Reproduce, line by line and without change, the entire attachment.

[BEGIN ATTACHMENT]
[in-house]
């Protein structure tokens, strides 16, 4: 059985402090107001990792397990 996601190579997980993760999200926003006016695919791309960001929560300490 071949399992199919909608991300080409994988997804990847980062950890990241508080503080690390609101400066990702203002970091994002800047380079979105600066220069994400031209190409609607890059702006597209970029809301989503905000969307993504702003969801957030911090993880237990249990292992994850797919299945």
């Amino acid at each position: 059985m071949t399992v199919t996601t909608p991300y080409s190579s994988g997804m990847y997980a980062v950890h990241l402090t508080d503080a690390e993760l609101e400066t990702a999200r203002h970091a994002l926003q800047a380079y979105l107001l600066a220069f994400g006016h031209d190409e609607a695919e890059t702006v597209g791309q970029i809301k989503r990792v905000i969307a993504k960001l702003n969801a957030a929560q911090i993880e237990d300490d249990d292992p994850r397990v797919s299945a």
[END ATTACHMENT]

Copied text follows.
[in-house]
């Protein structure tokens, strides 16, 4: 059985402090107001990792397990 996601190579997980993760999200926003006016695919791309960001929560300490 071949399992199919909608991300080409994988997804990847980062950890990241508080503080690390609101400066990702203002970091994002800047380079979105600066220069994400031209190409609607890059702006597209970029809301989503905000969307993504702003969801957030911090993880237990249990292992994850797919299945």
């Amino acid at each position: 059985m071949t399992v199919t996601t909608p991300y080409s190579s994988g997804m990847y997980a980062v950890h990241l402090t508080d503080a690390e993760l609101e400066t990702a999200r203002h970091a994002l926003q800047a380079y979105l107001l600066a220069f994400g006016h031209d190409e609607a695919e890059t702006v597209g791309q970029i809301k989503r990792v905000i969307a993504k960001l702003n969801a957030a929560q911090i993880e237990d300490d249990d292992p994850r397990v797919s299945a």